taking note of the testimony.
EIGHT THOUSAND AT PICNIC
Big Crowd, Afternoon and Evening,
Attend H'Nnl Il'Rlth Outing
Just 7,000 persons attended the picnic at
Krug park yesterday afternoon, given by
the Omaha and South Omaha lodge, of the
B'Nal B'Rlth to gain pecuniary aid for the
new Wise Memorial hospital. Many of the
picnickers went In the afternoon, bringing
big luncb-baskets and troops of children.
The greater crowd sallied forth after dusk,
however, led by a gaily decorated car, noisy
with tooting horns, containing a part of
McKlnley lodge. The picnic was postponed
two weeks on account of rain on the prior
date, but this did not prevent Its success.
In the evening special music waa played
by the Royal Canadian band In honor of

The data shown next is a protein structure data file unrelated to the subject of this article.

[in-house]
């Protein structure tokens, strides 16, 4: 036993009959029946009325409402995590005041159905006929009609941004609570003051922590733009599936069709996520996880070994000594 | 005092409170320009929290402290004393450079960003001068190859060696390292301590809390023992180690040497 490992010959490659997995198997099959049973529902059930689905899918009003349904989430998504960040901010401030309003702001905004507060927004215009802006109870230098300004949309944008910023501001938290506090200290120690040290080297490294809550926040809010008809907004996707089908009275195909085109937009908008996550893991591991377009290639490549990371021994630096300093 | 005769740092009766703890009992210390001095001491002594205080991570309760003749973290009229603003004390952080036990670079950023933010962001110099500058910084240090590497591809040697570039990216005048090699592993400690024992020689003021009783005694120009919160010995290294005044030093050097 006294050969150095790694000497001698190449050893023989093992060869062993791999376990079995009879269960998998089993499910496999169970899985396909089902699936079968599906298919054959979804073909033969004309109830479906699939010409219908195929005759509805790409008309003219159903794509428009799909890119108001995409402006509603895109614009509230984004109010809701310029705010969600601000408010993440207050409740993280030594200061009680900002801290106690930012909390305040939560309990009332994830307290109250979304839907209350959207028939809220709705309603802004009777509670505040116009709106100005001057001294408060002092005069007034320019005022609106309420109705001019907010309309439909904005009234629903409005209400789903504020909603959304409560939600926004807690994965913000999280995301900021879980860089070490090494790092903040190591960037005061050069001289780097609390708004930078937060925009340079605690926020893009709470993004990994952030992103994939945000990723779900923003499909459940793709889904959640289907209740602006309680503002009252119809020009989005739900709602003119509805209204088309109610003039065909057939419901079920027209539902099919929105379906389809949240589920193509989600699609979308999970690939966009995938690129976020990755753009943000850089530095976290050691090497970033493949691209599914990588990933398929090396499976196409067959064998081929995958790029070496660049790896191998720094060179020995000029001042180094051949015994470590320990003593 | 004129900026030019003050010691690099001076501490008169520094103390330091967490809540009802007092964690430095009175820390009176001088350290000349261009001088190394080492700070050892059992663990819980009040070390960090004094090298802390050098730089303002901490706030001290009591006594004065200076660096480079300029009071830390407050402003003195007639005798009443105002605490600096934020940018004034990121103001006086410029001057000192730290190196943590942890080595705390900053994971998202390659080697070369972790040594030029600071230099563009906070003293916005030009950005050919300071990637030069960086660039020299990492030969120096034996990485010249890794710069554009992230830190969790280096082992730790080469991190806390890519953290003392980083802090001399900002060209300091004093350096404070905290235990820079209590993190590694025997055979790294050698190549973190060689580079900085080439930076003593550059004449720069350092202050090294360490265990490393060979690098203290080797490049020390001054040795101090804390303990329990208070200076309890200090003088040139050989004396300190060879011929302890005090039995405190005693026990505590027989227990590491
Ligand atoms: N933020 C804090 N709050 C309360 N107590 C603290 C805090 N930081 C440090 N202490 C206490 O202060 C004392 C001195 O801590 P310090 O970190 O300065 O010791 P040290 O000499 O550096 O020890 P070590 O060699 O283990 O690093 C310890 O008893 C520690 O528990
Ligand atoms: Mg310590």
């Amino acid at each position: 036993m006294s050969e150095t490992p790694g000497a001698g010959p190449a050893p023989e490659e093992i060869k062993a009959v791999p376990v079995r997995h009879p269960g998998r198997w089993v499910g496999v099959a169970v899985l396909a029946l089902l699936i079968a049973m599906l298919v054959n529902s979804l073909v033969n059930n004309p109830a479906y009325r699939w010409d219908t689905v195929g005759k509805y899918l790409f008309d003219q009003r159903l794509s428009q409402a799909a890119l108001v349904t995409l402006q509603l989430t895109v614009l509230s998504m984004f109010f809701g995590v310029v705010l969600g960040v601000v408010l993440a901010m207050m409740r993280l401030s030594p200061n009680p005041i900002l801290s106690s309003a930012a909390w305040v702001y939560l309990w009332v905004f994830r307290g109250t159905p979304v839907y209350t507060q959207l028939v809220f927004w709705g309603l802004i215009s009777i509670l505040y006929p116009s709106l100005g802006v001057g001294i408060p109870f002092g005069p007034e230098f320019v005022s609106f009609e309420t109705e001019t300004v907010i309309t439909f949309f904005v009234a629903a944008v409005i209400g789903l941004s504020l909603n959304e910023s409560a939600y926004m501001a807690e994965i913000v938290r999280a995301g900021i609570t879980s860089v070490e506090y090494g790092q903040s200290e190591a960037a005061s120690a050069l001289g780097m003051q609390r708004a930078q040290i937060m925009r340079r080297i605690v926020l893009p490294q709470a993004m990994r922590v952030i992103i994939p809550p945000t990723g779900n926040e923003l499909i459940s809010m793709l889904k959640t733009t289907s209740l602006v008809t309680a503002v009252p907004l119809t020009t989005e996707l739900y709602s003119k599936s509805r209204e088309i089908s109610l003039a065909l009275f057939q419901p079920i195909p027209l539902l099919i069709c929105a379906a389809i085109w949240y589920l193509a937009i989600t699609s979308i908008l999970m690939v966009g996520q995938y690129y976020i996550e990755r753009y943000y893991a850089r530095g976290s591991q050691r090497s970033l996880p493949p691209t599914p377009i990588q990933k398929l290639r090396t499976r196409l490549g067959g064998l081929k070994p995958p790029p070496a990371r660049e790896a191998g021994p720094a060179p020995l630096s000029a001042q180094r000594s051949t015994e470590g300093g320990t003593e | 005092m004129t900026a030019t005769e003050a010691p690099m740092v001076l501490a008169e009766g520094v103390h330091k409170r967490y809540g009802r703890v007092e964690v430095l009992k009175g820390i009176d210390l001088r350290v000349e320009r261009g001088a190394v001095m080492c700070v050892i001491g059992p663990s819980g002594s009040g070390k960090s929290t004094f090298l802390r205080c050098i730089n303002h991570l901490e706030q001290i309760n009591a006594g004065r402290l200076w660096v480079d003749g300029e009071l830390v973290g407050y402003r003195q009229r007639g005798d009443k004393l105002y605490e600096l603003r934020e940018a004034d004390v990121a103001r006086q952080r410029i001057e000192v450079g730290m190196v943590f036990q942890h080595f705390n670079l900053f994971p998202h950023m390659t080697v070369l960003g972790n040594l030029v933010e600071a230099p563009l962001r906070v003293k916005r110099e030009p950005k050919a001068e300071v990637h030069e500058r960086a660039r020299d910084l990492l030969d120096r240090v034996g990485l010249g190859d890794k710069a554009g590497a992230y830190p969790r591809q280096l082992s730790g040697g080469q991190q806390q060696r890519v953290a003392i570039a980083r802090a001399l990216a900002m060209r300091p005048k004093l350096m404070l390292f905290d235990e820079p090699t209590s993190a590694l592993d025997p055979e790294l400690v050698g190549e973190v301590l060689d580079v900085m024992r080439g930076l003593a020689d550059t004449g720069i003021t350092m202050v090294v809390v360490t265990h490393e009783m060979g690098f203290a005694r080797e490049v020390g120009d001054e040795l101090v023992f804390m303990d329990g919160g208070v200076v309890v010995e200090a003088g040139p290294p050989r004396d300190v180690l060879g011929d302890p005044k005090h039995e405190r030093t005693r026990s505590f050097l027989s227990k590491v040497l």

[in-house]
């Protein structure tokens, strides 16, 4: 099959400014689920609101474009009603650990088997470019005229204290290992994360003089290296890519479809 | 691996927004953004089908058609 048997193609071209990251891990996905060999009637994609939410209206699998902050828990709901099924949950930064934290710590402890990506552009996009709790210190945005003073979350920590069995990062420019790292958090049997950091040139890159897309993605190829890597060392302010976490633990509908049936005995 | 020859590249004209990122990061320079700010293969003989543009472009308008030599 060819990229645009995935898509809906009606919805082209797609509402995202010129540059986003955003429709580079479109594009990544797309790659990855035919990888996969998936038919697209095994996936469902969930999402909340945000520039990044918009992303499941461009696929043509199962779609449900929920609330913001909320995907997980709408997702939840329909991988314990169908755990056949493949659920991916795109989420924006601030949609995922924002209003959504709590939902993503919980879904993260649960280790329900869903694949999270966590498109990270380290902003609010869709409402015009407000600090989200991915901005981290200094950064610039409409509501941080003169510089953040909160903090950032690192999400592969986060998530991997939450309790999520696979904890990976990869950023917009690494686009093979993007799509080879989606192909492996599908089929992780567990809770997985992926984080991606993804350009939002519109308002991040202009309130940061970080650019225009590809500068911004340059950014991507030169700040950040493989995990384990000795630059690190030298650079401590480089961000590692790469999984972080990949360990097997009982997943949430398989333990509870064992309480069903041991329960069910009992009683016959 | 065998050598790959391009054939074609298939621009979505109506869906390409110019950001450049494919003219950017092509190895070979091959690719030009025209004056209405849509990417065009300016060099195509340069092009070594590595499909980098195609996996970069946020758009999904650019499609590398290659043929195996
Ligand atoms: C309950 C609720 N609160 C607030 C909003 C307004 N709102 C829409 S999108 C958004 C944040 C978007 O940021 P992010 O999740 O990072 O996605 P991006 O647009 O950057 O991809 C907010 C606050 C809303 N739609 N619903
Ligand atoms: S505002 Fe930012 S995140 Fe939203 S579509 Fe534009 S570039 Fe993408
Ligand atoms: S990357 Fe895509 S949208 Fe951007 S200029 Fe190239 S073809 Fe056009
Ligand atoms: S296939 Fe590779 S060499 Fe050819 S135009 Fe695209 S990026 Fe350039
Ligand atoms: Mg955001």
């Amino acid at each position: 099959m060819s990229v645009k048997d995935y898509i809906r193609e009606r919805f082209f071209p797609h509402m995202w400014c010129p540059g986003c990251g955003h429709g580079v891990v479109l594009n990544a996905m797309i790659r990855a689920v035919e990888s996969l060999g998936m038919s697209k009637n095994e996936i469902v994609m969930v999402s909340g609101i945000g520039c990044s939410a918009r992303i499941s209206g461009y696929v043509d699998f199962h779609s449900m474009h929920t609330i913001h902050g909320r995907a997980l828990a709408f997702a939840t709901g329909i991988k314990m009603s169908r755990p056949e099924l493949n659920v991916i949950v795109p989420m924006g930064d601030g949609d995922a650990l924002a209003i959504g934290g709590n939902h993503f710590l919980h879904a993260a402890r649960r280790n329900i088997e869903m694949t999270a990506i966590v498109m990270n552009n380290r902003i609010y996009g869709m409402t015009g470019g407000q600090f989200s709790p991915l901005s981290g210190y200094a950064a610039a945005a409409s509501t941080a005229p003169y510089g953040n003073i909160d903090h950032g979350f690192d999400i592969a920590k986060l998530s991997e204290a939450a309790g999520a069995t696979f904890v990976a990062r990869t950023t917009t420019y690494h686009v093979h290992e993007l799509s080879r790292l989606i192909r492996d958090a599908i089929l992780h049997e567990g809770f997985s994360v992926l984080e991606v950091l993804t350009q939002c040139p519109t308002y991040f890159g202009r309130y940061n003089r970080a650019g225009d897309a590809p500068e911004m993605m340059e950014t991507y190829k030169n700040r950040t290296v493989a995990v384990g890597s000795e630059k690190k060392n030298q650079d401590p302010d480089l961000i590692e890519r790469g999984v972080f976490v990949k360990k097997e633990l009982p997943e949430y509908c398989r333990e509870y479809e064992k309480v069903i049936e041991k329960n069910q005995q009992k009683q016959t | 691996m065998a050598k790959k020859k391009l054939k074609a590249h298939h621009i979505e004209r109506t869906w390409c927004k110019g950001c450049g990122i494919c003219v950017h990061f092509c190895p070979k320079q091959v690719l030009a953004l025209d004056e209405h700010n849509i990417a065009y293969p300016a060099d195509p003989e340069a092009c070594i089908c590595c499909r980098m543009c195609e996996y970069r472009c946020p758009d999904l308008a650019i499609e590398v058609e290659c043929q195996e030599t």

the B'Nal B'Klth and the families of mem
bers, a lot of fireworks prepared for the
occasion were set off and the balloon ascen
sion and parachute drop was a feature.
There were no athletics, or program or
peaking. Everybody enjoyed himself as
he pleased, with or without the many nat
ural artificial aids to pleasure at the cool
The committee having the picnic In charge
was composed of M. Meyer, chairman; I.
Zlegler, Carl Brandels, S. Friedman, Martin
Sugarman, Joe Levlne and 8. Newman.
Nearly $1,000 was realised for the new
building, due to the kindness of the Krug
park proprietors In doratlng a big per
centage of the day's receipts.
For the first time In Omaha fireworks
were used In connection with the balloon
ascension, a great quantity of them being
discharged from the big canvaa bag sev-
DON'T FAIL TO SEE ;-
PAYNE'S FIRE WORKS,
At W. O. W. Carnival at Courtland Beach, Every
Hlght This Week,
is most convenient to every
person. It furnishes "ready